Ahh, the ever popular "intangibles" of big time athletics. While a school's athletic program should not be why a student chooses a particular school (that's the educator in me speaking), the fact is, kids are attracted to what's hot and what's shiny. From RU's Senior Associate Athletic Director for Communications, Kevin Lorincz, a simple example:
Supermarket cashier just noticed my RU shirt & told me he will be frosh in fall. He then said @bigtenconf sports were big in his decision.— Kevin Lorincz (@Kevin_Lorincz) May 7, 2015
And, again, as an educator, I like this gem:
Athletics and having successful teams may also generate intangible benefits in terms of school spirit and pride in the community. Empirical evidence suggests a positive correlation between football and basketball success, and the graduation and retention rates for undergraduate students. This results in a gain for University and State through the graduation and retention of more students who will contribute and add tax revenues to the local and New Jersey economy. [bold emphasis added]
And, finally, what I feel was the primary raison d'etre for the report: the University Senate's attack on athletics. A few highlights:
Regarding the timing of the report:
The most glaring error in the report is its nearsightedness. The report focuses on the current state of Rutgers' athletic expenses while largely ignoring the future impact of Big Ten revenues to the University.
On the issue of scale:
According to the financial data reported to the NCAA cited in the Senate report, Rutgers ranks last among Big Ten in non-university sources. Moreover, revenues from ticket sales, contributions, and media/NCAA distributions to Rutgers are roughly two-thirds less than the average of its Big Ten peers.....Particularly in revenues and expenses there is a wide gap between the "Power 5" conferences and the rest of the Division I athletic conferences. Using 2013 data obtained from 230 NCAA Division I schools, average athletic revenues for the Power Five conferences was 479% higher, and school subsidies to athletic departments were less than half (46%) of those of the non-Power Five conferences. On average, non-Power Five conference members relied on school subsidies for 64% of their athletic revenues compared to 6% for Power Five conference members. Rutgers' foray into Power Five conference athletics is only in its first year, and the department has not yet been able to reap the full rewards of media exposure that the Power Five conferences garner. Secondly, unlike Maryland (ACC) or Nebraska (Big 12), Rutgers did not move from one the Power Five conferences to another. The AAC is not considered one of the Power Five conferences and on average received only 52% of the revenues received by the Power Five conference members, and school subsidies represented about 42% of their athletic revenues compared to the 6% on average in the Power Five conferences. Over time, non-school subsidized revenues will likely converge closer to the Big Ten average, and Rutgers Athletics will require fewer subsidies to maintain its programs. [bold emphasis added]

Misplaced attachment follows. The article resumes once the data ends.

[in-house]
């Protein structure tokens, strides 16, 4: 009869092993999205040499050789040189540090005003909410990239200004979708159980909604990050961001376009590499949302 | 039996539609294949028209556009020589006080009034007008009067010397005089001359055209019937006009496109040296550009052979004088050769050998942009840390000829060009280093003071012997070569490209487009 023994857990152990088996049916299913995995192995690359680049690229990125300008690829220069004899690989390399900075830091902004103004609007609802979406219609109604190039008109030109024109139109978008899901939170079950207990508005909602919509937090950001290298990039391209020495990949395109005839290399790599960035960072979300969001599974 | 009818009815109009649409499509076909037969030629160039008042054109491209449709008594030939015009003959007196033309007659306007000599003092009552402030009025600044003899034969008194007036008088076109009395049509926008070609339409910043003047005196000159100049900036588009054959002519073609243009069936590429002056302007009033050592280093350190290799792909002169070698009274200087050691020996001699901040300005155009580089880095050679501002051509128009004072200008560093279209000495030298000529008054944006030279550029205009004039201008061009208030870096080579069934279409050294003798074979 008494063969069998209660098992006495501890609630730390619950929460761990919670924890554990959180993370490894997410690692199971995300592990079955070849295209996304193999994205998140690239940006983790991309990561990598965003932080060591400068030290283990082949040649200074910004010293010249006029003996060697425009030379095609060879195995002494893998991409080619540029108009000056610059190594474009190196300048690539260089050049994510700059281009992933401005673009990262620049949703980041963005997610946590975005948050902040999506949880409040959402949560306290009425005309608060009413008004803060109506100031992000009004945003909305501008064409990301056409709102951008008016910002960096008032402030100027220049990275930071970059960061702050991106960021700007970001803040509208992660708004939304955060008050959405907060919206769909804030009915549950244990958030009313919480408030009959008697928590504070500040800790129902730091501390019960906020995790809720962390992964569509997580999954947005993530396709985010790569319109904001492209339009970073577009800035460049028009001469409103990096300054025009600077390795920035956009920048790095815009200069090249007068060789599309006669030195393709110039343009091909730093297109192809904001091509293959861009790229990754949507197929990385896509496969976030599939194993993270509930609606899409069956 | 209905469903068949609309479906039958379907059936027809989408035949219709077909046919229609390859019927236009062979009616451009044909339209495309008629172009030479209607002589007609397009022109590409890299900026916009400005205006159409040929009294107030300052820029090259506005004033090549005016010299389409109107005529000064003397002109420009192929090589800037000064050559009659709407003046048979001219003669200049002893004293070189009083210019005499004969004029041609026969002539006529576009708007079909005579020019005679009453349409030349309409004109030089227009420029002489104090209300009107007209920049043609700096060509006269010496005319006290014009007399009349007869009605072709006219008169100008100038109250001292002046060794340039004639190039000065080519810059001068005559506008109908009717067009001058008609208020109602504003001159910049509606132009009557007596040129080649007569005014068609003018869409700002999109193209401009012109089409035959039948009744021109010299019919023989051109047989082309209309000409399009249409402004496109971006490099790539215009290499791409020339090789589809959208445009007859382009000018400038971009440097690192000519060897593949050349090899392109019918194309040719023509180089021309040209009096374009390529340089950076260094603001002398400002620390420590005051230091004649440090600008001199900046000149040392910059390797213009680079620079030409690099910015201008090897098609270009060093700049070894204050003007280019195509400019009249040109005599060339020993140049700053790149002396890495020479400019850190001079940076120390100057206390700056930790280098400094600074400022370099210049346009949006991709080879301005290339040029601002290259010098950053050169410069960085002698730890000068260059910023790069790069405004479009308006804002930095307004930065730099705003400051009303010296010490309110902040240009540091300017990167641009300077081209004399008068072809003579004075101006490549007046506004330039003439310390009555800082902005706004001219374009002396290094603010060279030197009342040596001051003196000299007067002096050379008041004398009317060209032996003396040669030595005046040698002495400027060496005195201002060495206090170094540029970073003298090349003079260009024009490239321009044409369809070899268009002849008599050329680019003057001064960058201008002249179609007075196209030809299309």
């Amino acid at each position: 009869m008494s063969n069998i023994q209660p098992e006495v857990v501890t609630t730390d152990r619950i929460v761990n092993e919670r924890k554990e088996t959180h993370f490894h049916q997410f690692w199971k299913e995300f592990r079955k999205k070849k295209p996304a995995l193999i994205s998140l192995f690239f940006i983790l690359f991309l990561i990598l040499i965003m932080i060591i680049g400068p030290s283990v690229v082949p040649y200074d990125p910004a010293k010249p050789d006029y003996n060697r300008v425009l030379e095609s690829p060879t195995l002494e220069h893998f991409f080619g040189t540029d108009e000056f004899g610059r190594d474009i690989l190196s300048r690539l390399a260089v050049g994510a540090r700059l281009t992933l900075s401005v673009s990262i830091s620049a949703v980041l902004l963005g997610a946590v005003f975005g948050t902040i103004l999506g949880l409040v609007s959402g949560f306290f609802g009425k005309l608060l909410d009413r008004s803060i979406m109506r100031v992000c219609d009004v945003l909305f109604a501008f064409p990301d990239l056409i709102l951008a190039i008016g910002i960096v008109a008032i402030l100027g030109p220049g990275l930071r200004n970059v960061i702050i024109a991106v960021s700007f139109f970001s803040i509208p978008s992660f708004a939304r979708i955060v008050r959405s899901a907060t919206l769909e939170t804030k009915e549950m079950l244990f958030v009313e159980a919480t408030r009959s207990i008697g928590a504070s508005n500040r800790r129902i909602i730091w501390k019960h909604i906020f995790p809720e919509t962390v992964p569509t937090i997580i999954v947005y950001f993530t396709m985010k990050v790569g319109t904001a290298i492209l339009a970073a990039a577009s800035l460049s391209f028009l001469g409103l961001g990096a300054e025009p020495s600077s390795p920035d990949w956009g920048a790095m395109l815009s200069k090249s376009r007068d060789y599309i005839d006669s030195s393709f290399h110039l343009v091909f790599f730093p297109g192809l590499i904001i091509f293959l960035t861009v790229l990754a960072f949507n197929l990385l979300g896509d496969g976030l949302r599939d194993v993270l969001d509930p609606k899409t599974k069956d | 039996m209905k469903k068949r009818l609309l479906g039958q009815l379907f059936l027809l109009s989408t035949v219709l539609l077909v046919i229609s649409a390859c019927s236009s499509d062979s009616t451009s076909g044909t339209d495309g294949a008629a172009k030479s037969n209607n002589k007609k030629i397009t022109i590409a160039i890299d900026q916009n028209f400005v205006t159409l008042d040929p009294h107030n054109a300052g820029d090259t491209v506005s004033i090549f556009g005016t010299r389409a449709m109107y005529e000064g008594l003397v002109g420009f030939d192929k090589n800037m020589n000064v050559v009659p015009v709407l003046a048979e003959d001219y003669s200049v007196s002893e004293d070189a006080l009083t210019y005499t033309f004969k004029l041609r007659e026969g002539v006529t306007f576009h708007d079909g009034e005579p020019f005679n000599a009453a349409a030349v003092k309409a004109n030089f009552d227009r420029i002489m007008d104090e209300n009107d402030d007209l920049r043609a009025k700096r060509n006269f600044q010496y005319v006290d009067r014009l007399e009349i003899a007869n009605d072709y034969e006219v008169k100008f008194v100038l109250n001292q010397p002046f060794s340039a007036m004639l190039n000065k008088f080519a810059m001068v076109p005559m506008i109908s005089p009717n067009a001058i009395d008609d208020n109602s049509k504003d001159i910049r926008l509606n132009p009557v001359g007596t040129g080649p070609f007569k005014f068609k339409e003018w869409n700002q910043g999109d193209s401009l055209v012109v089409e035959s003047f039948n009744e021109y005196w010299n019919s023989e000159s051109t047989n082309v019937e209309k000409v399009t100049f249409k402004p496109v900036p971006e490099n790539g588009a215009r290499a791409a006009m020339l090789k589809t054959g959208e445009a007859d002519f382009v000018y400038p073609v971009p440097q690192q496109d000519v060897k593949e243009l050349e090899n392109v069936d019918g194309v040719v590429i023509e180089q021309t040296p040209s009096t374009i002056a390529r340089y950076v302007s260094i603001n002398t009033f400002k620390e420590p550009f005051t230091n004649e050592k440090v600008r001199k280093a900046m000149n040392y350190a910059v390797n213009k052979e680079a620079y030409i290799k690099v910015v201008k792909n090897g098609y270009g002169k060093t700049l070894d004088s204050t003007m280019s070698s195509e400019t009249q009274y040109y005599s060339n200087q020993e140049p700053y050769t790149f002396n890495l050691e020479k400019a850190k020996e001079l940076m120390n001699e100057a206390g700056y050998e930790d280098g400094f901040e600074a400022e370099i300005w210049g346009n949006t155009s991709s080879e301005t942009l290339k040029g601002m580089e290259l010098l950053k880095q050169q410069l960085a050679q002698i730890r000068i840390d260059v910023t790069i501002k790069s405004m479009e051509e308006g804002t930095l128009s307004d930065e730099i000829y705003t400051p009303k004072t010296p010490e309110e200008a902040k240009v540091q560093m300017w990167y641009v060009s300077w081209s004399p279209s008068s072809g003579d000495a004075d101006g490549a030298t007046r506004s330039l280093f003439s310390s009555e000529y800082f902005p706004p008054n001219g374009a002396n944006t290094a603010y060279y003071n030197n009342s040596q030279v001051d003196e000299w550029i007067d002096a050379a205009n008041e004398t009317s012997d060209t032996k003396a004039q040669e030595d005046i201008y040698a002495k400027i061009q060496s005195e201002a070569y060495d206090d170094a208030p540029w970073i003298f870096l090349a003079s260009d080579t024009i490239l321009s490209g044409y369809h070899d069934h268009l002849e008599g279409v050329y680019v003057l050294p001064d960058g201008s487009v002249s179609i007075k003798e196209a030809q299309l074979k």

From the Figures Never Lie and Liars Never Figure file:
The Senate report does acknowledge that Big Ten media revenues received by Rutgers during their 2014-2022 financial plan are expected to rise and may in fact be conservative. Instead of taking this in to account, they show different scenarios where annual expenditures grow at a higher rate, yet leave revenues unchanged. [emphasis added]